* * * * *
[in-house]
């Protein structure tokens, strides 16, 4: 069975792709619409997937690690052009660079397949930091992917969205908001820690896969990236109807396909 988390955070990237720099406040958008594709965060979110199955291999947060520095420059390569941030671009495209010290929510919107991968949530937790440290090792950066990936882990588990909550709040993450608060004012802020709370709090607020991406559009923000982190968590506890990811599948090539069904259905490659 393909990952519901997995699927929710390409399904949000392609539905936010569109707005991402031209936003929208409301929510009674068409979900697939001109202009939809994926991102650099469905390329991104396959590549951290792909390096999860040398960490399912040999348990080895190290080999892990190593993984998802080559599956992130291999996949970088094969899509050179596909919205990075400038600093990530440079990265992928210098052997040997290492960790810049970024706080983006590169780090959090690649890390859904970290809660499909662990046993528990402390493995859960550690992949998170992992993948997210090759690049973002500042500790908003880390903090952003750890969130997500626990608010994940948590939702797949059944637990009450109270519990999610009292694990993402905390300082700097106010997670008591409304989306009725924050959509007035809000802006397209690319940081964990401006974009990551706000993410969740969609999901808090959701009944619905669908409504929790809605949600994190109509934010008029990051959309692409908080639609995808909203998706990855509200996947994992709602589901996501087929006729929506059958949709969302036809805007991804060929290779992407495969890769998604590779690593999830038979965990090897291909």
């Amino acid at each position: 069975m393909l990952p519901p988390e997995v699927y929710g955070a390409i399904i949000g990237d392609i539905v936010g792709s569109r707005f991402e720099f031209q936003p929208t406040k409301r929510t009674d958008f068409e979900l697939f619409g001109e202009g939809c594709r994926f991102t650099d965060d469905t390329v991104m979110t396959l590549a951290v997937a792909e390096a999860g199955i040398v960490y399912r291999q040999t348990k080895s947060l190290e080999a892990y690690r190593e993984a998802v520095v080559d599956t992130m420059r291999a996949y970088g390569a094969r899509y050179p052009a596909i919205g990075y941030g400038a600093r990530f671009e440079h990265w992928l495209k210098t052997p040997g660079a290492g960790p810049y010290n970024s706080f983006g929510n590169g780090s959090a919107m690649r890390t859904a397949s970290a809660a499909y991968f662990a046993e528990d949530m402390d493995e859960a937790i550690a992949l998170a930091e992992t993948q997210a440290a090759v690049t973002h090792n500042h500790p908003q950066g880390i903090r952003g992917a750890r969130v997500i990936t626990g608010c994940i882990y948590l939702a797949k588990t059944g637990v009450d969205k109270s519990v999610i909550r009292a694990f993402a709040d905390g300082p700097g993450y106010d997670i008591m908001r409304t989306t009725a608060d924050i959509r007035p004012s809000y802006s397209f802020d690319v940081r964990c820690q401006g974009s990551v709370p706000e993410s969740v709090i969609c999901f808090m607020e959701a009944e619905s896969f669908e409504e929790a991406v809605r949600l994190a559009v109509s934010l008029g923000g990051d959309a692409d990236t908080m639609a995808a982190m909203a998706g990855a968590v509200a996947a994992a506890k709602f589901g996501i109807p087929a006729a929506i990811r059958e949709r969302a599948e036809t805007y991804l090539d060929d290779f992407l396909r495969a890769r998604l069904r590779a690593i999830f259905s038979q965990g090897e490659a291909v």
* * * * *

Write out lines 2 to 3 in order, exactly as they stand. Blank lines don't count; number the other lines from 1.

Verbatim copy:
């Protein structure tokens, strides 16, 4: 069975792709619409997937690690052009660079397949930091992917969205908001820690896969990236109807396909 988390955070990237720099406040958008594709965060979110199955291999947060520095420059390569941030671009495209010290929510919107991968949530937790440290090792950066990936882990588990909550709040993450608060004012802020709370709090607020991406559009923000982190968590506890990811599948090539069904259905490659 393909990952519901997995699927929710390409399904949000392609539905936010569109707005991402031209936003929208409301929510009674068409979900697939001109202009939809994926991102650099469905390329991104396959590549951290792909390096999860040398960490399912040999348990080895190290080999892990190593993984998802080559599956992130291999996949970088094969899509050179596909919205990075400038600093990530440079990265992928210098052997040997290492960790810049970024706080983006590169780090959090690649890390859904970290809660499909662990046993528990402390493995859960550690992949998170992992993948997210090759690049973002500042500790908003880390903090952003750890969130997500626990608010994940948590939702797949059944637990009450109270519990999610009292694990993402905390300082700097106010997670008591409304989306009725924050959509007035809000802006397209690319940081964990401006974009990551706000993410969740969609999901808090959701009944619905669908409504929790809605949600994190109509934010008029990051959309692409908080639609995808909203998706990855509200996947994992709602589901996501087929006729929506059958949709969302036809805007991804060929290779992407495969890769998604590779690593999830038979965990090897291909």
């Amino acid at each position: 069975m393909l990952p519901p988390e997995v699927y929710g955070a390409i399904i949000g990237d392609i539905v936010g792709s569109r707005f991402e720099f031209q936003p929208t406040k409301r929510t009674d958008f068409e979900l697939f619409g001109e202009g939809c594709r994926f991102t650099d965060d469905t390329v991104m979110t396959l590549a951290v997937a792909e390096a999860g199955i040398v960490y399912r291999q040999t348990k080895s947060l190290e080999a892990y690690r190593e993984a998802v520095v080559d599956t992130m420059r291999a996949y970088g390569a094969r899509y050179p052009a596909i919205g990075y941030g400038a600093r990530f671009e440079h990265w992928l495209k210098t052997p040997g660079a290492g960790p810049y010290n970024s706080f983006g929510n590169g780090s959090a919107m690649r890390t859904a397949s970290a809660a499909y991968f662990a046993e528990d949530m402390d493995e859960a937790i550690a992949l998170a930091e992992t993948q997210a440290a090759v690049t973002h090792n500042h500790p908003q950066g880390i903090r952003g992917a750890r969130v997500i990936t626990g608010c994940i882990y948590l939702a797949k588990t059944g637990v009450d969205k109270s519990v999610i909550r009292a694990f993402a709040d905390g300082p700097g993450y106010d997670i008591m908001r409304t989306t009725a608060d924050i959509r007035p004012s809000y802006s397209f802020d690319v940081r964990c820690q401006g974009s990551v709370p706000e993410s969740v709090i969609c999901f808090m607020e959701a009944e619905s896969f669908e409504e929790a991406v809605r949600l994190a559009v109509s934010l008029g923000g990051d959309a692409d990236t908080m639609a995808a982190m909203a998706g990855a968590v509200a996947a994992a506890k709602f589901g996501i109807p087929a006729a929506i990811r059958e949709r969302a599948e036809t805007y991804l090539d060929d290779f992407l396909r495969a890769r998604l069904r590779a690593i999830f259905s038979q965990g090897e490659a291909v």